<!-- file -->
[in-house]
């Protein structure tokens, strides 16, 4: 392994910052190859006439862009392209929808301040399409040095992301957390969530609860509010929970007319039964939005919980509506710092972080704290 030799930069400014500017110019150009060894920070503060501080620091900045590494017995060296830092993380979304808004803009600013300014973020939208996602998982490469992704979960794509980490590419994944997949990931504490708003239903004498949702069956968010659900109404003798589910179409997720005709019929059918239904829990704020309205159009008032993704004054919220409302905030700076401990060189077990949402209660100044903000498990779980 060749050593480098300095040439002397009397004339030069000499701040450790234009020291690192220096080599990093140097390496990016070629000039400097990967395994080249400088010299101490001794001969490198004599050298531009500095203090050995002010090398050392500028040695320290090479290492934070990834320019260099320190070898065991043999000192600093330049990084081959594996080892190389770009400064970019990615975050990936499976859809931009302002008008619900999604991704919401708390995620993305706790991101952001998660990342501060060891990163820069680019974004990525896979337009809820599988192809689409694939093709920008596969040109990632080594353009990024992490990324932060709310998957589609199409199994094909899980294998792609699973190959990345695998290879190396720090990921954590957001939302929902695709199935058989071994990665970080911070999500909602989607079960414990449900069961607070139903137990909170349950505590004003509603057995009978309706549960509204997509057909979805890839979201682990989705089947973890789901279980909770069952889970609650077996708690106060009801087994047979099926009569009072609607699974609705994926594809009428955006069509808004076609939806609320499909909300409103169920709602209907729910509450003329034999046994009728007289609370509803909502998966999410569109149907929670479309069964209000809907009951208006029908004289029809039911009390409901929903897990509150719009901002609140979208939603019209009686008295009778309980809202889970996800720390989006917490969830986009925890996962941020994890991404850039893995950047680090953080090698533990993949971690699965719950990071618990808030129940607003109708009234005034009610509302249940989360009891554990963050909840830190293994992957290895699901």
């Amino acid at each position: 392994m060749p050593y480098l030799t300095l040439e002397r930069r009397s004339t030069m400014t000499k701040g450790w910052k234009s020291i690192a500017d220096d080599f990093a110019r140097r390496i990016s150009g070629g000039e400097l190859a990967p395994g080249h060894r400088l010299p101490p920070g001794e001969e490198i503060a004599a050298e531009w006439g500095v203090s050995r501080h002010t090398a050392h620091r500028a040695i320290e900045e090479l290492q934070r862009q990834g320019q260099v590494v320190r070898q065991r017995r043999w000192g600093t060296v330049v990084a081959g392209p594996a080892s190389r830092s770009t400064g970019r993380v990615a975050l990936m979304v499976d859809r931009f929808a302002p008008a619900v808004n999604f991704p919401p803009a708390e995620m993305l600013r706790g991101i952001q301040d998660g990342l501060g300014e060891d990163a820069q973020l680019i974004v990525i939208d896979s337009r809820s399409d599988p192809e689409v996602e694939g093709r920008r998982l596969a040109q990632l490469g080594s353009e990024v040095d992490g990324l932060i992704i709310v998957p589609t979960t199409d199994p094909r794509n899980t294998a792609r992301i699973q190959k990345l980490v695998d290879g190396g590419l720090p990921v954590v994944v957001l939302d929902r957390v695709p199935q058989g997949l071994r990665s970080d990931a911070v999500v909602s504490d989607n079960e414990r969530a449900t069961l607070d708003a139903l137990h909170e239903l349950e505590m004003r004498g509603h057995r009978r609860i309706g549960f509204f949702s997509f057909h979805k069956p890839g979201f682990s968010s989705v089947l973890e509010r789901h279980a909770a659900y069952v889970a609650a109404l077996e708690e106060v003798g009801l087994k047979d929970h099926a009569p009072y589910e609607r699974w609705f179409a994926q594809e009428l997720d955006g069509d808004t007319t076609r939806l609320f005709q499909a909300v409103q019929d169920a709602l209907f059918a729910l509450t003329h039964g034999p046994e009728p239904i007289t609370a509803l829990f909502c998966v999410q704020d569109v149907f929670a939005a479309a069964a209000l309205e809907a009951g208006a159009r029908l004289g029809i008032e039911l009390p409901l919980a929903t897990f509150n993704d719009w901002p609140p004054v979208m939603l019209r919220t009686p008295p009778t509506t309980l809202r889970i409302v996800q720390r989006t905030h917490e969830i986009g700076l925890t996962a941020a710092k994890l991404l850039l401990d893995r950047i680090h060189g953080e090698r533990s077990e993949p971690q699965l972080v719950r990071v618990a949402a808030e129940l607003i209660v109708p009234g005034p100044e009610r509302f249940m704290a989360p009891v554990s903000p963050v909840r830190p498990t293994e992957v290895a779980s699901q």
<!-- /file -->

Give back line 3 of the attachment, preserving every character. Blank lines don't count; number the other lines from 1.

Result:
């Amino acid at each position: 392994m060749p050593y480098l030799t300095l040439e002397r930069r009397s004339t030069m400014t000499k701040g450790w910052k234009s020291i690192a500017d220096d080599f990093a110019r140097r390496i990016s150009g070629g000039e400097l190859a990967p395994g080249h060894r400088l010299p101490p920070g001794e001969e490198i503060a004599a050298e531009w006439g500095v203090s050995r501080h002010t090398a050392h620091r500028a040695i320290e900045e090479l290492q934070r862009q990834g320019q260099v590494v320190r070898q065991r017995r043999w000192g600093t060296v330049v990084a081959g392209p594996a080892s190389r830092s770009t400064g970019r993380v990615a975050l990936m979304v499976d859809r931009f929808a302002p008008a619900v808004n999604f991704p919401p803009a708390e995620m993305l600013r706790g991101i952001q301040d998660g990342l501060g300014e060891d990163a820069q973020l680019i974004v990525i939208d896979s337009r809820s399409d599988p192809e689409v996602e694939g093709r920008r998982l596969a040109q990632l490469g080594s353009e990024v040095d992490g990324l932060i992704i709310v998957p589609t979960t199409d199994p094909r794509n899980t294998a792609r992301i699973q190959k990345l980490v695998d290879g190396g590419l720090p990921v954590v994944v957001l939302d929902r957390v695709p199935q058989g997949l071994r990665s970080d990931a911070v999500v909602s504490d989607n079960e414990r969530a449900t069961l607070d708003a139903l137990h909170e239903l349950e505590m004003r004498g509603h057995r009978r609860i309706g549960f509204f949702s997509f057909h979805k069956p890839g979201f682990s968010s989705v089947l973890e509010r789901h279980a909770a659900y069952v889970a609650a109404l077996e708690e106060v003798g009801l087994k047979d929970h099926a009569p009072y589910e609607r699974w609705f179409a994926q594809e009428l997720d955006g069509d808004t007319t076609r939806l609320f005709q499909a909300v409103q019929d169920a709602l209907f059918a729910l509450t003329h039964g034999p046994e009728p239904i007289t609370a509803l829990f909502c998966v999410q704020d569109v149907f929670a939005a479309a069964a209000l309205e809907a009951g208006a159009r029908l004289g029809i008032e039911l009390p409901l919980a929903t897990f509150n993704d719009w901002p609140p004054v979208m939603l019209r919220t009686p008295p009778t509506t309980l809202r889970i409302v996800q720390r989006t905030h917490e969830i986009g700076l925890t996962a941020a710092k994890l991404l850039l401990d893995r950047i680090h060189g953080e090698r533990s077990e993949p971690q699965l972080v719950r990071v618990a949402a808030e129940l607003i209660v109708p009234g005034p100044e009610r509302f249940m704290a989360p009891v554990s903000p963050v909840r830190p498990t293994e992957v290895a779980s699901q």